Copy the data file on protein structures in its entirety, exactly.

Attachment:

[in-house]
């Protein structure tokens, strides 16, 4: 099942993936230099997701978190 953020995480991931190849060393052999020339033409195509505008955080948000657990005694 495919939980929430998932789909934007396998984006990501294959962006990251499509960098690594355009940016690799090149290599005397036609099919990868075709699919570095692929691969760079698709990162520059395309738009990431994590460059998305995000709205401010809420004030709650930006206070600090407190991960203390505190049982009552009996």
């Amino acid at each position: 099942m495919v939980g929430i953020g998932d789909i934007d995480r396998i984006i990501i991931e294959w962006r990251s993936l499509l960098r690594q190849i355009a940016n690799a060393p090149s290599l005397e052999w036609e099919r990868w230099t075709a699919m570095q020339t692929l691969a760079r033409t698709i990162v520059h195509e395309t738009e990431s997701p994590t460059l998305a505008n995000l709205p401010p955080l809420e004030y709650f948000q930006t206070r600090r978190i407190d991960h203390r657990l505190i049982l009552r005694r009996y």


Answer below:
[in-house]
């Protein structure tokens, strides 16, 4: 099942993936230099997701978190 953020995480991931190849060393052999020339033409195509505008955080948000657990005694 495919939980929430998932789909934007396998984006990501294959962006990251499509960098690594355009940016690799090149290599005397036609099919990868075709699919570095692929691969760079698709990162520059395309738009990431994590460059998305995000709205401010809420004030709650930006206070600090407190991960203390505190049982009552009996």
């Amino acid at each position: 099942m495919v939980g929430i953020g998932d789909i934007d995480r396998i984006i990501i991931e294959w962006r990251s993936l499509l960098r690594q190849i355009a940016n690799a060393p090149s290599l005397e052999w036609e099919r990868w230099t075709a699919m570095q020339t692929l691969a760079r033409t698709i990162v520059h195509e395309t738009e990431s997701p994590t460059l998305a505008n995000l709205p401010p955080l809420e004030y709650f948000q930006t206070r600090r978190i407190d991960h203390r657990l505190i049982l009552r005694r009996y």